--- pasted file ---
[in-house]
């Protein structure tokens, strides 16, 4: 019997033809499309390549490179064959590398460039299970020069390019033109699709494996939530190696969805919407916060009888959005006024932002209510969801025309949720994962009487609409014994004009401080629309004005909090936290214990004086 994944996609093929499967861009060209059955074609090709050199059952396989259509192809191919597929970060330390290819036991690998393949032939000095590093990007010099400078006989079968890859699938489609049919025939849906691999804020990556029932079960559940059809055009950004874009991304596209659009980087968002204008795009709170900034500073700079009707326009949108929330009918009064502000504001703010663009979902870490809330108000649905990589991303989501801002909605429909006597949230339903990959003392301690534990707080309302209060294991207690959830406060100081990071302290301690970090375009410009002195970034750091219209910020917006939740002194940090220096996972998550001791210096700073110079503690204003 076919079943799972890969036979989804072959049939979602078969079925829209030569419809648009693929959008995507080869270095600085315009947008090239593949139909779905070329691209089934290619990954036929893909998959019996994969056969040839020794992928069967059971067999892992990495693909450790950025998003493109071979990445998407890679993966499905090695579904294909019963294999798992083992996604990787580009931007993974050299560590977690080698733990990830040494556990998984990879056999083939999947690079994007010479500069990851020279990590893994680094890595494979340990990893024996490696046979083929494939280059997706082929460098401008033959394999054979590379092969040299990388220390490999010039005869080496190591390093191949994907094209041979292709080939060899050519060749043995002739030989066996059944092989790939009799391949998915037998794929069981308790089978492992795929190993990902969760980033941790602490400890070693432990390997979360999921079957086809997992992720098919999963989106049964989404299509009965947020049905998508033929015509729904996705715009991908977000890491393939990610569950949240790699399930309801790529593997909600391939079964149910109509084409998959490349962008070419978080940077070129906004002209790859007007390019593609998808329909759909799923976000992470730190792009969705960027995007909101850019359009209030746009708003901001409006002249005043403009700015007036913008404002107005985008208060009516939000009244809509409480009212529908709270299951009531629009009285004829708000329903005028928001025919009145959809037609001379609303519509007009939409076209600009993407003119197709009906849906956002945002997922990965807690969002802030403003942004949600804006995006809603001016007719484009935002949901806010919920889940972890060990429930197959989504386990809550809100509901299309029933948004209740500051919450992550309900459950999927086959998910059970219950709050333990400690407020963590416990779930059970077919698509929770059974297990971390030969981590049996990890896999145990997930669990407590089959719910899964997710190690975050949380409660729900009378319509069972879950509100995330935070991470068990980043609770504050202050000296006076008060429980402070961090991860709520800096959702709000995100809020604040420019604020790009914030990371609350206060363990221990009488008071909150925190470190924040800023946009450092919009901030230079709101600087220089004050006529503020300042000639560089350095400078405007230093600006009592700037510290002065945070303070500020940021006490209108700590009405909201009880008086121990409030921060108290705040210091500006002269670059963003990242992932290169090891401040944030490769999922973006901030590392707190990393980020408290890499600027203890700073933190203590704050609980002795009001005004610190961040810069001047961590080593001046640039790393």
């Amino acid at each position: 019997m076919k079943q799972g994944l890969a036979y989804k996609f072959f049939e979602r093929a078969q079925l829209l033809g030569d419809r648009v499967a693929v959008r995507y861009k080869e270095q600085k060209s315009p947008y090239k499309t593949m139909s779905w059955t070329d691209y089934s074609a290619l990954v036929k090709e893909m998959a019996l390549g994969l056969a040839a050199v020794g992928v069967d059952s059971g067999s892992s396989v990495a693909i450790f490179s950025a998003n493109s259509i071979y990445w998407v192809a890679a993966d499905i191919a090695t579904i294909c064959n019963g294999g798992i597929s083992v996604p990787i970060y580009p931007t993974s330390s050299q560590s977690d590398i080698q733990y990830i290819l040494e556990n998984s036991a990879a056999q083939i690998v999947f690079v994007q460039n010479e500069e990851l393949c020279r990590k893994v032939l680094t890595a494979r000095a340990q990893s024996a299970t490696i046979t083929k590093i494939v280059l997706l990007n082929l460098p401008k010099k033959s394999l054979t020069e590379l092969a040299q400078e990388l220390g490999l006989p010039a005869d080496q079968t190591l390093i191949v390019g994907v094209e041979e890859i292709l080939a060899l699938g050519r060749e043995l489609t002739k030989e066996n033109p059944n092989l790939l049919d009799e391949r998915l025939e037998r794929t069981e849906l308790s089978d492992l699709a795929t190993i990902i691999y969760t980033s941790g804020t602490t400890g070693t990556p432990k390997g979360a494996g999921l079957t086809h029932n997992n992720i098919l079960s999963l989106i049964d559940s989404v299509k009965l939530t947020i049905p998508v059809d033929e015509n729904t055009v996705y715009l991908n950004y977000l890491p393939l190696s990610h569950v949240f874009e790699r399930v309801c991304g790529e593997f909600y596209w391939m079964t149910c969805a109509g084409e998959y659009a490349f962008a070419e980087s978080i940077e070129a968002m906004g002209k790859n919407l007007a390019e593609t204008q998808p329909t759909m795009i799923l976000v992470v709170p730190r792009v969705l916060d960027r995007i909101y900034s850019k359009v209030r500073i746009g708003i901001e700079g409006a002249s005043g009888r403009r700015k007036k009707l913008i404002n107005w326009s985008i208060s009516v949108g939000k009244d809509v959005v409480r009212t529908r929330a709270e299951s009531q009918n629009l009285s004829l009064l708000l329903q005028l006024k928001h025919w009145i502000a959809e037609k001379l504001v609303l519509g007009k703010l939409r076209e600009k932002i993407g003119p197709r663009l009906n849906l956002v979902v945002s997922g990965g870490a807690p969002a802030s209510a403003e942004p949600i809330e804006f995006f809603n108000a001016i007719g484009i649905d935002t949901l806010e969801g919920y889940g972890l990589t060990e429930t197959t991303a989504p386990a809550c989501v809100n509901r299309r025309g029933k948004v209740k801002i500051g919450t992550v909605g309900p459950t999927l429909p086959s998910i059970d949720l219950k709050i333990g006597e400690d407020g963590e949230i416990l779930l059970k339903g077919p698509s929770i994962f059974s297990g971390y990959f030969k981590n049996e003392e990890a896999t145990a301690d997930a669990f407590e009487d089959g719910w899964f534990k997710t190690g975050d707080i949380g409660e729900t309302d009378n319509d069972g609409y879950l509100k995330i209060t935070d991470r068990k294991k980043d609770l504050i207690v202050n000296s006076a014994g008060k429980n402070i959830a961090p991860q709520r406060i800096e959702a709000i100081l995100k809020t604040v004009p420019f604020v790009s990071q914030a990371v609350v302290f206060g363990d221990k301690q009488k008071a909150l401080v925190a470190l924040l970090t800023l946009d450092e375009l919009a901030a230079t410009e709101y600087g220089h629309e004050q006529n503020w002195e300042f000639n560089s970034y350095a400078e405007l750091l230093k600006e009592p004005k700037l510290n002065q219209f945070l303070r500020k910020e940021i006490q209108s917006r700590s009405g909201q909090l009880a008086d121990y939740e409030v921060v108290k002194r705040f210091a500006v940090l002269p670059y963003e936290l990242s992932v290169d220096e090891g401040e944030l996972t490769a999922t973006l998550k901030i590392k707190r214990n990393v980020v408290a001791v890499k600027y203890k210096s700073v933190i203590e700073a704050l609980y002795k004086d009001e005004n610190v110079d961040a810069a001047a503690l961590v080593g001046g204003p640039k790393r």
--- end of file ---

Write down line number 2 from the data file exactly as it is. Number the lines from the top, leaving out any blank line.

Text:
């Protein structure tokens, strides 16, 4: 019997033809499309390549490179064959590398460039299970020069390019033109699709494996939530190696969805919407916060009888959005006024932002209510969801025309949720994962009487609409014994004009401080629309004005909090936290214990004086 994944996609093929499967861009060209059955074609090709050199059952396989259509192809191919597929970060330390290819036991690998393949032939000095590093990007010099400078006989079968890859699938489609049919025939849906691999804020990556029932079960559940059809055009950004874009991304596209659009980087968002204008795009709170900034500073700079009707326009949108929330009918009064502000504001703010663009979902870490809330108000649905990589991303989501801002909605429909006597949230339903990959003392301690534990707080309302209060294991207690959830406060100081990071302290301690970090375009410009002195970034750091219209910020917006939740002194940090220096996972998550001791210096700073110079503690204003 076919079943799972890969036979989804072959049939979602078969079925829209030569419809648009693929959008995507080869270095600085315009947008090239593949139909779905070329691209089934290619990954036929893909998959019996994969056969040839020794992928069967059971067999892992990495693909450790950025998003493109071979990445998407890679993966499905090695579904294909019963294999798992083992996604990787580009931007993974050299560590977690080698733990990830040494556990998984990879056999083939999947690079994007010479500069990851020279990590893994680094890595494979340990990893024996490696046979083929494939280059997706082929460098401008033959394999054979590379092969040299990388220390490999010039005869080496190591390093191949994907094209041979292709080939060899050519060749043995002739030989066996059944092989790939009799391949998915037998794929069981308790089978492992795929190993990902969760980033941790602490400890070693432990390997979360999921079957086809997992992720098919999963989106049964989404299509009965947020049905998508033929015509729904996705715009991908977000890491393939990610569950949240790699399930309801790529593997909600391939079964149910109509084409998959490349962008070419978080940077070129906004002209790859007007390019593609998808329909759909799923976000992470730190792009969705960027995007909101850019359009209030746009708003901001409006002249005043403009700015007036913008404002107005985008208060009516939000009244809509409480009212529908709270299951009531629009009285004829708000329903005028928001025919009145959809037609001379609303519509007009939409076209600009993407003119197709009906849906956002945002997922990965807690969002802030403003942004949600804006995006809603001016007719484009935002949901806010919920889940972890060990429930197959989504386990809550809100509901299309029933948004209740500051919450992550309900459950999927086959998910059970219950709050333990400690407020963590416990779930059970077919698509929770059974297990971390030969981590049996990890896999145990997930669990407590089959719910899964997710190690975050949380409660729900009378319509069972879950509100995330935070991470068990980043609770504050202050000296006076008060429980402070961090991860709520800096959702709000995100809020604040420019604020790009914030990371609350206060363990221990009488008071909150925190470190924040800023946009450092919009901030230079709101600087220089004050006529503020300042000639560089350095400078405007230093600006009592700037510290002065945070303070500020940021006490209108700590009405909201009880008086121990409030921060108290705040210091500006002269670059963003990242992932290169090891401040944030490769999922973006901030590392707190990393980020408290890499600027203890700073933190203590704050609980002795009001005004610190961040810069001047961590080593001046640039790393």